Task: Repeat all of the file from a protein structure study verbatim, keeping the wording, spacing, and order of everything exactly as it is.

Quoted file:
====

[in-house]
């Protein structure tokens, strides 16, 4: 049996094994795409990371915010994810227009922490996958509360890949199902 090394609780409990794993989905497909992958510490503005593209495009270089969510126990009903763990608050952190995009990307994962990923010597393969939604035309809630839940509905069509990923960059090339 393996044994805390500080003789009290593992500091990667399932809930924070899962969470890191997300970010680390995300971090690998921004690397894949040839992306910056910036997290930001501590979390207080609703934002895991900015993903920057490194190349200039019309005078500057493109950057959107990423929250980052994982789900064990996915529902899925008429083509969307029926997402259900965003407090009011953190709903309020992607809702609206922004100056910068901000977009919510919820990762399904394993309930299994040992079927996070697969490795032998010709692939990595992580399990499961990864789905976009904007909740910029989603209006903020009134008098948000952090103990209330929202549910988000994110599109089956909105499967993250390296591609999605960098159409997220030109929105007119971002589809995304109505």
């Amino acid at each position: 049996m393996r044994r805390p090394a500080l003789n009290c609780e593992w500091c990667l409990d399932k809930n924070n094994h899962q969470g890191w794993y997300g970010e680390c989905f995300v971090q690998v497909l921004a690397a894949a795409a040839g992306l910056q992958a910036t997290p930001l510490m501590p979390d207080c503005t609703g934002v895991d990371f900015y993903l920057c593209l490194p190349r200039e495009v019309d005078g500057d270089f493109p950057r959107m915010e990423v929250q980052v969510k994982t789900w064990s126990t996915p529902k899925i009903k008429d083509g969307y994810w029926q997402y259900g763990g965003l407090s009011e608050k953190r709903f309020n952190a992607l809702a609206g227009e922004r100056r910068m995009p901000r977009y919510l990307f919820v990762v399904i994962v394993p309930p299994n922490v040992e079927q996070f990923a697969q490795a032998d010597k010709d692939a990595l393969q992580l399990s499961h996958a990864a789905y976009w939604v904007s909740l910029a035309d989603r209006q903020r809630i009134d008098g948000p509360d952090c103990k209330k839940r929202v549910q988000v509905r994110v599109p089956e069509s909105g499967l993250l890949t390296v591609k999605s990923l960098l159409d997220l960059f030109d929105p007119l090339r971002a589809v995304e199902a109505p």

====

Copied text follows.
[in-house]
């Protein structure tokens, strides 16, 4: 049996094994795409990371915010994810227009922490996958509360890949199902 090394609780409990794993989905497909992958510490503005593209495009270089969510126990009903763990608050952190995009990307994962990923010597393969939604035309809630839940509905069509990923960059090339 393996044994805390500080003789009290593992500091990667399932809930924070899962969470890191997300970010680390995300971090690998921004690397894949040839992306910056910036997290930001501590979390207080609703934002895991900015993903920057490194190349200039019309005078500057493109950057959107990423929250980052994982789900064990996915529902899925008429083509969307029926997402259900965003407090009011953190709903309020992607809702609206922004100056910068901000977009919510919820990762399904394993309930299994040992079927996070697969490795032998010709692939990595992580399990499961990864789905976009904007909740910029989603209006903020009134008098948000952090103990209330929202549910988000994110599109089956909105499967993250390296591609999605960098159409997220030109929105007119971002589809995304109505």
């Amino acid at each position: 049996m393996r044994r805390p090394a500080l003789n009290c609780e593992w500091c990667l409990d399932k809930n924070n094994h899962q969470g890191w794993y997300g970010e680390c989905f995300v971090q690998v497909l921004a690397a894949a795409a040839g992306l910056q992958a910036t997290p930001l510490m501590p979390d207080c503005t609703g934002v895991d990371f900015y993903l920057c593209l490194p190349r200039e495009v019309d005078g500057d270089f493109p950057r959107m915010e990423v929250q980052v969510k994982t789900w064990s126990t996915p529902k899925i009903k008429d083509g969307y994810w029926q997402y259900g763990g965003l407090s009011e608050k953190r709903f309020n952190a992607l809702a609206g227009e922004r100056r910068m995009p901000r977009y919510l990307f919820v990762v399904i994962v394993p309930p299994n922490v040992e079927q996070f990923a697969q490795a032998d010597k010709d692939a990595l393969q992580l399990s499961h996958a990864a789905y976009w939604v904007s909740l910029a035309d989603r209006q903020r809630i009134d008098g948000p509360d952090c103990k209330k839940r929202v549910q988000v509905r994110v599109p089956e069509s909105g499967l993250l890949t390296v591609k999605s990923l960098l159409d997220l960059f030109d929105p007119l090339r971002a589809v995304e199902a109505p």